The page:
Nuit Blanche New York’s (NBNY), “Bring to Light” festival has spun off a mini-series, “The Autumn Bowl” that will run for the entire month of October. The art show in Greenpoint’s waterfront will create the same nostalgia with innovative performances by artists using light, sound and projectors.
The combinations of the light and sound exhibit will be dancing on the walls of the former skate park that held the same name, Autumn Bowl, which was opened to the public in 2010. The exhibit, housed at the former home of the American Rope Factory at 67 West Street, will light up the walls until Wednesday, October 31st. The space is divided into two parts and holds 380 people in all. Organizers, however, believe that there will be constant rotation throughout the night and more people will experience the event.
Even though the success of the two-year-old “Bring to Light” festival drew more than 25,000 people that experienced the art of light, sound and projection, NBNY Creative Director Ken Farmer said that he is excited about this event because they will be able showcase more local artists in a longer period of time. “This festival will be able to maintain a longer exposure in the community than the previous one day event,” said Farmer. “I’m excited to be in this space and to utilize so many talented local artists”. NBNY is utilizing local talent from the neighborhood. “Many of the artists live so close that it takes them 10 minutes to walk home,” said Farmer.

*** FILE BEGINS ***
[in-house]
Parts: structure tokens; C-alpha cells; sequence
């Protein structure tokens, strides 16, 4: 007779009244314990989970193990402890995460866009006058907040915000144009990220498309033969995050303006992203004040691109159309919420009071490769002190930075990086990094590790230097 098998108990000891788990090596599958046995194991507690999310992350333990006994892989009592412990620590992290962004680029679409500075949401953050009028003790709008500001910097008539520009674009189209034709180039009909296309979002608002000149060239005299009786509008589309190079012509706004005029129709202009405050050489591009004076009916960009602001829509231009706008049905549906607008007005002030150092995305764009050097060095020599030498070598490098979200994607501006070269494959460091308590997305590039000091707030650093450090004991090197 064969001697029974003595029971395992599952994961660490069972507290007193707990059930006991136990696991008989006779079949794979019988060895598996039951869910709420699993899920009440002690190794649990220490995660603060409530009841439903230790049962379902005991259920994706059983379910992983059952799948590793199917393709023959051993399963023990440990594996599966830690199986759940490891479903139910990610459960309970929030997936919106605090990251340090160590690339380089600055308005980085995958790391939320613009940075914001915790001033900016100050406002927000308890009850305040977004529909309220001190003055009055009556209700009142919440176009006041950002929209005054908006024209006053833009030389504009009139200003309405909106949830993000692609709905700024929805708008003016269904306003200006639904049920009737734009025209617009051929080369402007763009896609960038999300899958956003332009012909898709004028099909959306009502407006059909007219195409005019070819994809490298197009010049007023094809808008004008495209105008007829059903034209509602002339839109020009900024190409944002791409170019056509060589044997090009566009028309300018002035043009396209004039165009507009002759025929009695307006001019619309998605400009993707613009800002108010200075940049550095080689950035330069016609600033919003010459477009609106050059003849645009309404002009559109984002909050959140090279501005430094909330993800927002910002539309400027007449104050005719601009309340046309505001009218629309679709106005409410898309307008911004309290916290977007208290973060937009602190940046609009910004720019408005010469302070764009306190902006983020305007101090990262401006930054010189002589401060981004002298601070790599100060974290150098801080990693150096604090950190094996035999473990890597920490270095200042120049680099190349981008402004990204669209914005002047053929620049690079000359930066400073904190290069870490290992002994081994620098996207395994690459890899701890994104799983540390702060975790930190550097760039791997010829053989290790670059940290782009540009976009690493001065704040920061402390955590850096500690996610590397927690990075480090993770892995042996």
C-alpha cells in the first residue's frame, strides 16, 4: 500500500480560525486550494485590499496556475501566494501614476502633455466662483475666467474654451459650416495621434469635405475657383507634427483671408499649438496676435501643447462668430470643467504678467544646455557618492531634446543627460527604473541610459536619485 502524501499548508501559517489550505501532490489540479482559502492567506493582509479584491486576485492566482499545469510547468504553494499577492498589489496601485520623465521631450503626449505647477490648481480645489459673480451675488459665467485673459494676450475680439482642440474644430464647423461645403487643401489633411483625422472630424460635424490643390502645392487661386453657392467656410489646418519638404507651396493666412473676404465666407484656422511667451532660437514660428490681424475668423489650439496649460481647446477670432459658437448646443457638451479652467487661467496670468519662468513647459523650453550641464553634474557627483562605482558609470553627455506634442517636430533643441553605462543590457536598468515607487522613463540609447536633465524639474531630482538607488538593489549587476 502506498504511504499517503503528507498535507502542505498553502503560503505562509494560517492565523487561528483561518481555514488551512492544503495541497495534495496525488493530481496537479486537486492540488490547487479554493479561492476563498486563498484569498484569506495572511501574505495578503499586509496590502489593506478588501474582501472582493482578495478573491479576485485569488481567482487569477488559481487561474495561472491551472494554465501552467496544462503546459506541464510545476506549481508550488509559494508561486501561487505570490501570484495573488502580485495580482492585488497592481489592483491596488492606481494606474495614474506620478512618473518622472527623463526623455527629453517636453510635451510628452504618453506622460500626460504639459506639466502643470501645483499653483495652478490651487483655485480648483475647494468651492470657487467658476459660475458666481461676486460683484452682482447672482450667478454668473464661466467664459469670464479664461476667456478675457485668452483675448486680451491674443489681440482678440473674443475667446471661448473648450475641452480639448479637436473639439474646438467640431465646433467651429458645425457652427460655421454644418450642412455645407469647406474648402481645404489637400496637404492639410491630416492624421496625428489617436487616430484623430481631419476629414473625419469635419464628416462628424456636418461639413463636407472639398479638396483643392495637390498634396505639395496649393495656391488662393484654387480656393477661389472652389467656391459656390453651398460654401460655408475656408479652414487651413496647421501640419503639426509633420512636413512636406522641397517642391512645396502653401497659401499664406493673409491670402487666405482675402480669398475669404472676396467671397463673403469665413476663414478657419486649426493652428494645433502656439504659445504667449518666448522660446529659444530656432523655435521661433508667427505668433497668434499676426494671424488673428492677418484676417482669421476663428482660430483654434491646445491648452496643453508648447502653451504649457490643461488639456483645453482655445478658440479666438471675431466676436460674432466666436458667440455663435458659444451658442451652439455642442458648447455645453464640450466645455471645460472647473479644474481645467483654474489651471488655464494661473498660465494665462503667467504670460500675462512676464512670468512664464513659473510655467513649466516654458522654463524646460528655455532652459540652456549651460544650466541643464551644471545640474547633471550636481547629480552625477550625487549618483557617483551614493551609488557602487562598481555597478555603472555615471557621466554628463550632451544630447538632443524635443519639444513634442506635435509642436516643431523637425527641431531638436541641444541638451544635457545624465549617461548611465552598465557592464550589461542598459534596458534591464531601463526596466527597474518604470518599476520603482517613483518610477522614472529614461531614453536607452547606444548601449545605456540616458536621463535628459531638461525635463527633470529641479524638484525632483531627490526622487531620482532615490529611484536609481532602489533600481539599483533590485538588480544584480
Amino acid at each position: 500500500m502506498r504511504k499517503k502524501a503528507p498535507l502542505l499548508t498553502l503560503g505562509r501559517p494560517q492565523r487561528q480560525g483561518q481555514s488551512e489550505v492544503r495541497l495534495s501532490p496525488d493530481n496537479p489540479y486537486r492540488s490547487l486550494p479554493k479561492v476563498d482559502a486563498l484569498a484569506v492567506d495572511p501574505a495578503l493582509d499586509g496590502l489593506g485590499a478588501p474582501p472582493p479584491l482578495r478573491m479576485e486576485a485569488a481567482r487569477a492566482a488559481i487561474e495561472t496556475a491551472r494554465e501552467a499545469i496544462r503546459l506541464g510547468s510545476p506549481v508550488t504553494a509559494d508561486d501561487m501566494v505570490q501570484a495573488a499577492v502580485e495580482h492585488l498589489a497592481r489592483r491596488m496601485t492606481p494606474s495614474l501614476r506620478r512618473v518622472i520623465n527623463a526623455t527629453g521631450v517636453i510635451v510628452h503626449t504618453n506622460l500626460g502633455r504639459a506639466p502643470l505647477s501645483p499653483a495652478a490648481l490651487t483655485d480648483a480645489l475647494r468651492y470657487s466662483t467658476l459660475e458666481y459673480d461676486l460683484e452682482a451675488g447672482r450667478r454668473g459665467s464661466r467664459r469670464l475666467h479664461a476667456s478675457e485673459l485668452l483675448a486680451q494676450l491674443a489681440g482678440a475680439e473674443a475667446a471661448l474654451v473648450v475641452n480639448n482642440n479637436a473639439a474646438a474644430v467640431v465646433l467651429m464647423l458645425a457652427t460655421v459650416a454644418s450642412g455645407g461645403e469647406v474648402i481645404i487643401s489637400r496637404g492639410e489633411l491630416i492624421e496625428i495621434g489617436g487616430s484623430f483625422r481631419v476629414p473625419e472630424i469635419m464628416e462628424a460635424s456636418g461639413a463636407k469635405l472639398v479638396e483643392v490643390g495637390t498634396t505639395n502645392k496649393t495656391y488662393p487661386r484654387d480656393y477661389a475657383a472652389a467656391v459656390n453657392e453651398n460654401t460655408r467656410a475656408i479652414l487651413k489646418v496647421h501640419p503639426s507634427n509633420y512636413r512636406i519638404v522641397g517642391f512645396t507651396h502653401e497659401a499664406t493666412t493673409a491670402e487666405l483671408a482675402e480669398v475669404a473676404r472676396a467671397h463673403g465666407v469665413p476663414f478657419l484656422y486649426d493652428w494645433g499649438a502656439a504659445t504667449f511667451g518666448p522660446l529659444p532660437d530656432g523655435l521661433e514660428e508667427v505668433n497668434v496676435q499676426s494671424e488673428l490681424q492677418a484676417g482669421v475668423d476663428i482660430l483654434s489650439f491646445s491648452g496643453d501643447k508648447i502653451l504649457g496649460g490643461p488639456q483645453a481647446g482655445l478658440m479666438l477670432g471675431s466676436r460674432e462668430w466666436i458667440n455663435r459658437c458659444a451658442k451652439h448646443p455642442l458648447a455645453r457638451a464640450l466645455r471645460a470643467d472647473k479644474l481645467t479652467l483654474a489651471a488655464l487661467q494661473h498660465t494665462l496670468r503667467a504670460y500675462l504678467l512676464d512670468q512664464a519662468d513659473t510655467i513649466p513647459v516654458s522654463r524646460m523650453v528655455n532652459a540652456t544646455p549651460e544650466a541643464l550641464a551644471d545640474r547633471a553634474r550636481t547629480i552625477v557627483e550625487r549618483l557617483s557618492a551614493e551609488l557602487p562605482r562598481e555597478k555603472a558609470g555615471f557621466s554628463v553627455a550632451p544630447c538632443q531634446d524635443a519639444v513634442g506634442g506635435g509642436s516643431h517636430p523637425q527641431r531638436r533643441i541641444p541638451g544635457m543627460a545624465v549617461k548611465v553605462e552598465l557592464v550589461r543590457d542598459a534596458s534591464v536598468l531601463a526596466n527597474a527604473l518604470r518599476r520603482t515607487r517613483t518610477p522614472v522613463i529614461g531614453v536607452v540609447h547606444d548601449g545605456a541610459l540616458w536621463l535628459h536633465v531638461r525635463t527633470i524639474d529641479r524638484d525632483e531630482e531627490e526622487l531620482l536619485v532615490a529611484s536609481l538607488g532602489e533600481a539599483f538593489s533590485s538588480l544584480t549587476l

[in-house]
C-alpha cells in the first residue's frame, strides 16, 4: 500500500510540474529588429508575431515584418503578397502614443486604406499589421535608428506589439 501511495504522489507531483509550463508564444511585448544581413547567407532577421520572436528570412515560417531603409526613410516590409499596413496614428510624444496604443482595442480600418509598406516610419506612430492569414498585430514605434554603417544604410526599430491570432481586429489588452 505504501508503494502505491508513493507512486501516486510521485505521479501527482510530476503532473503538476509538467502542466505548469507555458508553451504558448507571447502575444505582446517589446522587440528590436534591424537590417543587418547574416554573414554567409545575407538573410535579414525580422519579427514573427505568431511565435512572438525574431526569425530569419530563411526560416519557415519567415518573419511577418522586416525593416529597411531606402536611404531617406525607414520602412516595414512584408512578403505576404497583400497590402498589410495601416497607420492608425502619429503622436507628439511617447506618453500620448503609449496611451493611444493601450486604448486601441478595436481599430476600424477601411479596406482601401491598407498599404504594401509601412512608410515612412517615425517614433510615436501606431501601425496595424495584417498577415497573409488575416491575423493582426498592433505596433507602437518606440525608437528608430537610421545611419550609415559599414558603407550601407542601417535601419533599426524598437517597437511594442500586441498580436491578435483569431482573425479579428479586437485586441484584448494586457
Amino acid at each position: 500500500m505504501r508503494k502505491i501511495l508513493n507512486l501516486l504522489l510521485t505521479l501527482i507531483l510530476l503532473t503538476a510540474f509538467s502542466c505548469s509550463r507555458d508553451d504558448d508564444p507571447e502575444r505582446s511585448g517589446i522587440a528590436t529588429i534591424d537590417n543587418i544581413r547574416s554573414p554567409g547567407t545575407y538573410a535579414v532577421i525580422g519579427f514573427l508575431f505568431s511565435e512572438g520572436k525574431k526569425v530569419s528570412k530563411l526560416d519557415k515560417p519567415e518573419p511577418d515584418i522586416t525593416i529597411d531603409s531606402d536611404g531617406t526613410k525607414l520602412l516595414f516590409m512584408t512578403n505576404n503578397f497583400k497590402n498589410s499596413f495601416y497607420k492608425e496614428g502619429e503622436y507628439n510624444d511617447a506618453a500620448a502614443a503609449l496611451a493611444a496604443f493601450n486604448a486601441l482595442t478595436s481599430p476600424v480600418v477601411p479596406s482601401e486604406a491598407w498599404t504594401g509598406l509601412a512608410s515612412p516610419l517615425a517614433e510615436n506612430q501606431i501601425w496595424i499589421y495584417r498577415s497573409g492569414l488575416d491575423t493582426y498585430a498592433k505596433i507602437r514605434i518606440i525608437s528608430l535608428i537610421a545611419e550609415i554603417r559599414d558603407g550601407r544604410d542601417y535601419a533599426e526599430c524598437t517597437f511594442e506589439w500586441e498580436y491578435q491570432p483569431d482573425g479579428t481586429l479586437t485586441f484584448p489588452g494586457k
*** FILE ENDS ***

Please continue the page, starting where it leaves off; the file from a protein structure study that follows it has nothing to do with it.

The Autumn Bowl started with a sold-out weekend on October 6, and will continue its performance and installations programming with “Whispers: A Sound and Art Series,” Friday, October 12. The weekend series will showcase six different artists Friday and Saturday night, pairing them with DJs and musicians in various genres.. “We want the artists to strive for visual content and sound,” said Farmer. The first performance is at 8pm by Long Distance Poison with visuals by Matthew Caron. On Saturday the evening is topped off with a DJ set by Brooklyn resident Bryce Hackford.
The organizers are immensely excited about how well the acoustics in the 19th century rope factory has blended with the light and projection show that the 50 ft. high structure provides. “It feels like a chapel or cathedral for this type of event,” said Farmer. NBNY’s media coordinator, Nicole Stoddard, says that the waterfront site that was built in 1890 will give the art aficionados a new insight of Greenpoint. “The series will illuminate a cavernous industrial space and highlight the building’s potential as a hub of creative activity,” said Stoddard.
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